Texas IPA's contract talks are price-fixing, appeals court rules
By Amy Lynn Sorrel
Physicians fear that a ruling handed down by the 5th U.S. Circuit Court of Appeals in May could stifle efforts to integrate or find other new ways to practice medicine more efficiently.
The decision also highlights some of the risks involved when clinically or financially integrated practices engage in collective negotiations with health insurers, experts said.
A three-judge panel of the 5th Circuit upheld a 2005 Federal Trade Commission ruling that a Texas-based independent practice association had engaged in illegal price-fixing when it negotiated contracts that didn’t involve risk sharing with payers on behalf of its 600 doctor members.
FTC guidelines outline two ways doctors may negotiate collectively with insurers: by financial integration with risk-sharing contracts or by clinical integration with the goal of setting uniform quality measures to streamline practices and save money.
But the court found that North Texas Specialty Physicians’ joint contracting activities did not save money or improve quality. Judges said the IPA inappropriately used the messenger model by polling members to find out the minimum fees they would accept before negotiating with insurers and sending out payer contracts to individual doctors. The messenger model allows physician networks to use a single agent to relay contract information between a payer and the group to save money. It does not permit the group to set contract terms or negotiate on behalf of doctors.
Although physician members were free to deal independently with insurers, the court said the group encouraged members not to do so until the IPA finished its negotiations. The 5th Circuit concluded that North Texas Specialty’s conduct reduced competition among doctors and impeded open bargaining with insurers, which ultimately could increase prices and hurt access to care. North Texas Specialty is considering an appeal.
Doctors urge a closer look
The IPA argued in court documents that there were “spillover” effects from its experience with risk-sharing contracts into the non-risk side that helped improve the quality of care and lower costs for all patients, but that the FTC prevented the group from showing such evidence. For example, patient information created on the risk side is available to doctors in the non-risk treatment setting. North Texas Specialty also trains its primary care physicians and specialists to work together as teams to coordinate care more efficiently.
Physicians say the narrow analysis of such joint ventures by the court and the FTC will prevent doctors from demonstrating the pro-competitive benefits of their activities and if they legitimately outweigh any possible negative effects on competition.
The government and the courts also tend to ignore the role of the largely consolidated managed care market when evaluating physicians’ collective activity, said Bruce A. Blefeld, an attorney representing the Litigation Center of the American Medical Association and State Medical Societies and the Texas Medical Assn., which jointly filed a friend-of-the-court brief in the case.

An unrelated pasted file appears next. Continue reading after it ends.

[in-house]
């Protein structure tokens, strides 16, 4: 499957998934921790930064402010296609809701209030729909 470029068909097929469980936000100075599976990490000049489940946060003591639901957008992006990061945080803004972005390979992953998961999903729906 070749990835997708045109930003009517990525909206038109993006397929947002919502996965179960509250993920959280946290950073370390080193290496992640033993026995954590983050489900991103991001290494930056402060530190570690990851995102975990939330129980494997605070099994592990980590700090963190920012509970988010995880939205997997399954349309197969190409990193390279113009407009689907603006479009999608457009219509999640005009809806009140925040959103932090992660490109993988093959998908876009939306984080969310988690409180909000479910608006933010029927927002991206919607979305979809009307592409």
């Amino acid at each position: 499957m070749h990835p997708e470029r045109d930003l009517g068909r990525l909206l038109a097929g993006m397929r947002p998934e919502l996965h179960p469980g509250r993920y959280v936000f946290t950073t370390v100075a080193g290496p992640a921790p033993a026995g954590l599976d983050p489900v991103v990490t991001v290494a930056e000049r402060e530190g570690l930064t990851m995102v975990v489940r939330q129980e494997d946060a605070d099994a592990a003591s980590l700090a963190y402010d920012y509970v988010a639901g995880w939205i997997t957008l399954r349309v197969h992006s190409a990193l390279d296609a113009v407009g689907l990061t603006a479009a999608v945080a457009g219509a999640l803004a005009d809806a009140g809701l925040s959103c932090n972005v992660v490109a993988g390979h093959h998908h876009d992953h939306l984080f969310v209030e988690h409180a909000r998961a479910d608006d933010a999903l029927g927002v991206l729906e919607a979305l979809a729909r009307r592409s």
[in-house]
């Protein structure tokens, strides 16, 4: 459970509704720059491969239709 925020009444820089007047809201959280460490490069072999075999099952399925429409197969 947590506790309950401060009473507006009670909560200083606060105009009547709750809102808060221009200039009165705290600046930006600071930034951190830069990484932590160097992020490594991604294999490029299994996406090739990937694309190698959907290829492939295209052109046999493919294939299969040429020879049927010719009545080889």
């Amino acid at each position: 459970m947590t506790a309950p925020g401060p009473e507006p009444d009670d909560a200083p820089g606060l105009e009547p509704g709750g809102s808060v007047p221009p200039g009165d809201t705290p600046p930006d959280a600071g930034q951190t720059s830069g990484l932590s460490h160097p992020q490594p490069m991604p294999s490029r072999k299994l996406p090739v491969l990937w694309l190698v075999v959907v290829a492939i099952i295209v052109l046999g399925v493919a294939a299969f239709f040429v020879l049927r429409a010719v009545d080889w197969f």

“The problem is the court blinked and didn’t delve into the underlying economics of a particular IPA’s practices … or look at the practical effects of physicians with very little bargaining power trying to negotiate with large, sophisticated payers,” Blefeld said. Such a decision is “likely to prevent doctors from trying to come up with efficient and innovative ways of coming together to practice medicine.”
But the court said such an in-depth analysis was not necessary because the FTC reasonably concluded that the joint activity was likely to have an “obvious” anticompetitive effect on the health care market.
“The lesson to be learned here is physicians may in fact have a legitimate need for engaging in certain coordinated conduct, but there has to be a demonstrated link between the efficiencies generated by that conduct and the need to engage in the challenged conduct,” said Michele Arington, a lawyer in the FTC’s Office of General Counsel.
In this case, the court and the commission found no “plausible” connection between the two, she said. Absent such evidence, Supreme Court precedent has recognized that a “full-blown” market analysis is not required, Arington said.
Messenger model at issue
Northern Texas Specialty denied any wrongdoing. The group still found some good in the decision.
Chris Gavras, a spokesman for North Texas Specialty, noted that the court found no evidence that the IPA obtained higher prices for its members than other unaffiliated doctors, nor that individual members consulted in how they would respond to polls or contract offers. Judges also found that North Texas Specialty doctors performed as well or better than nonmembers in terms of quality.
In addition, the court ruled a portion of the FTC’s original order prohibiting the IPA from facilitating any contract negotiations on behalf of its members overbroad and sent it back to the commission to be fixed. Arington declined to comment, saying the matter was still under review.
Gavras said the court-requested change will allow the group to oversee insurer negotiations without having to send out every contract regardless of potential risks to doctors or patients. “If an IPA looks at an offer and feels it’s ill-suited for top-notch patient care, they need to have the flexibility to go back and say, ‘Let’s fix some things’ before having to messenger it out to every doctor.”
He said North Texas Specialty used the polling for a similar goal. “The purpose was to get a sense of where our doctors collectively believed we should be heading in our negotiations, not just financially, but in practice terms, as well.” The IPA, which has been fighting unfavorable rulings from the FTC in this case since 2003, has since discontinued such use of the polls, Gavras said.